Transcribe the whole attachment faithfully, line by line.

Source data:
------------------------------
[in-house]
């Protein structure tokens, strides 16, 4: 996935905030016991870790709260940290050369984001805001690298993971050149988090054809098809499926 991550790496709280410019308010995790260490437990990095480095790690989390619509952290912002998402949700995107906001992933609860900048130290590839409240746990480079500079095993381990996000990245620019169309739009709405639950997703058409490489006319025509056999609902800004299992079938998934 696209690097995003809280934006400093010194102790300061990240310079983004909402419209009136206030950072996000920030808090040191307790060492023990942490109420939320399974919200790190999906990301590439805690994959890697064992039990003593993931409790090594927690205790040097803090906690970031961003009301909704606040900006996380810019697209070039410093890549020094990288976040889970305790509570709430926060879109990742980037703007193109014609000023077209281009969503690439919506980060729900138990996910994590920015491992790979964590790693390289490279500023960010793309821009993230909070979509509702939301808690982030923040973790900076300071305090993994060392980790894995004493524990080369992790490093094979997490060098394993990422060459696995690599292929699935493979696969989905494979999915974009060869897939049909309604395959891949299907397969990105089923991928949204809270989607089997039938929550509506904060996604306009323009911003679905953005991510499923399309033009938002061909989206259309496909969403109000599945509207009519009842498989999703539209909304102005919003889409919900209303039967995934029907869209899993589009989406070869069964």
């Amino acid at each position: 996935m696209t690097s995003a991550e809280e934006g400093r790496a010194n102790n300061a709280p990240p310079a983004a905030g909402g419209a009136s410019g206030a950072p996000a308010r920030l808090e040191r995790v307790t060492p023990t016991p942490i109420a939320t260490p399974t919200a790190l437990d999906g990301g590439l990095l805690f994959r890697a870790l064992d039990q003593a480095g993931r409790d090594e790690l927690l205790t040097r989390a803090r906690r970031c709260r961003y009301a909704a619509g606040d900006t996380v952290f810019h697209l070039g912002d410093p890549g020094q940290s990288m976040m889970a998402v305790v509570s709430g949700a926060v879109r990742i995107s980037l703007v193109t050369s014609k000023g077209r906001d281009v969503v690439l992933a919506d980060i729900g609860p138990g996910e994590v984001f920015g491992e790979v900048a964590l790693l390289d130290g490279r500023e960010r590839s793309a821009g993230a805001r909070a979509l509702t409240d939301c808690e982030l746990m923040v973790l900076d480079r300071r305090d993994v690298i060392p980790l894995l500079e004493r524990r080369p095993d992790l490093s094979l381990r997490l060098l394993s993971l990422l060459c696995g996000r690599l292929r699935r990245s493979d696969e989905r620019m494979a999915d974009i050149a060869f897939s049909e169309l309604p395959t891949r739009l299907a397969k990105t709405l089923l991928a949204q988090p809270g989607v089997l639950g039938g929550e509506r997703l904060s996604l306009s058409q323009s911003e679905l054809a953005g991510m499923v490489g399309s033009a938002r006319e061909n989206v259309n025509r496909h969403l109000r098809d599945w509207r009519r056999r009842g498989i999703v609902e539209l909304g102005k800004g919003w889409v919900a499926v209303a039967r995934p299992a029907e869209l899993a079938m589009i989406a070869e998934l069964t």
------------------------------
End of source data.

[in-house]
């Protein structure tokens, strides 16, 4: 996935905030016991870790709260940290050369984001805001690298993971050149988090054809098809499926 991550790496709280410019308010995790260490437990990095480095790690989390619509952290912002998402949700995107906001992933609860900048130290590839409240746990480079500079095993381990996000990245620019169309739009709405639950997703058409490489006319025509056999609902800004299992079938998934 696209690097995003809280934006400093010194102790300061990240310079983004909402419209009136206030950072996000920030808090040191307790060492023990942490109420939320399974919200790190999906990301590439805690994959890697064992039990003593993931409790090594927690205790040097803090906690970031961003009301909704606040900006996380810019697209070039410093890549020094990288976040889970305790509570709430926060879109990742980037703007193109014609000023077209281009969503690439919506980060729900138990996910994590920015491992790979964590790693390289490279500023960010793309821009993230909070979509509702939301808690982030923040973790900076300071305090993994060392980790894995004493524990080369992790490093094979997490060098394993990422060459696995690599292929699935493979696969989905494979999915974009060869897939049909309604395959891949299907397969990105089923991928949204809270989607089997039938929550509506904060996604306009323009911003679905953005991510499923399309033009938002061909989206259309496909969403109000599945509207009519009842498989999703539209909304102005919003889409919900209303039967995934029907869209899993589009989406070869069964």
């Amino acid at each position: 996935m696209t690097s995003a991550e809280e934006g400093r790496a010194n102790n300061a709280p990240p310079a983004a905030g909402g419209a009136s410019g206030a950072p996000a308010r920030l808090e040191r995790v307790t060492p023990t016991p942490i109420a939320t260490p399974t919200a790190l437990d999906g990301g590439l990095l805690f994959r890697a870790l064992d039990q003593a480095g993931r409790d090594e790690l927690l205790t040097r989390a803090r906690r970031c709260r961003y009301a909704a619509g606040d900006t996380v952290f810019h697209l070039g912002d410093p890549g020094q940290s990288m976040m889970a998402v305790v509570s709430g949700a926060v879109r990742i995107s980037l703007v193109t050369s014609k000023g077209r906001d281009v969503v690439l992933a919506d980060i729900g609860p138990g996910e994590v984001f920015g491992e790979v900048a964590l790693l390289d130290g490279r500023e960010r590839s793309a821009g993230a805001r909070a979509l509702t409240d939301c808690e982030l746990m923040v973790l900076d480079r300071r305090d993994v690298i060392p980790l894995l500079e004493r524990r080369p095993d992790l490093s094979l381990r997490l060098l394993s993971l990422l060459c696995g996000r690599l292929r699935r990245s493979d696969e989905r620019m494979a999915d974009i050149a060869f897939s049909e169309l309604p395959t891949r739009l299907a397969k990105t709405l089923l991928a949204q988090p809270g989607v089997l639950g039938g929550e509506r997703l904060s996604l306009s058409q323009s911003e679905l054809a953005g991510m499923v490489g399309s033009a938002r006319e061909n989206v259309n025509r496909h969403l109000r098809d599945w509207r009519r056999r009842g498989i999703v609902e539209l909304g102005k800004g919003w889409v919900a499926v209303a039967r995934p299992a029907e869209l899993a079938m589009i989406a070869e998934l069964t």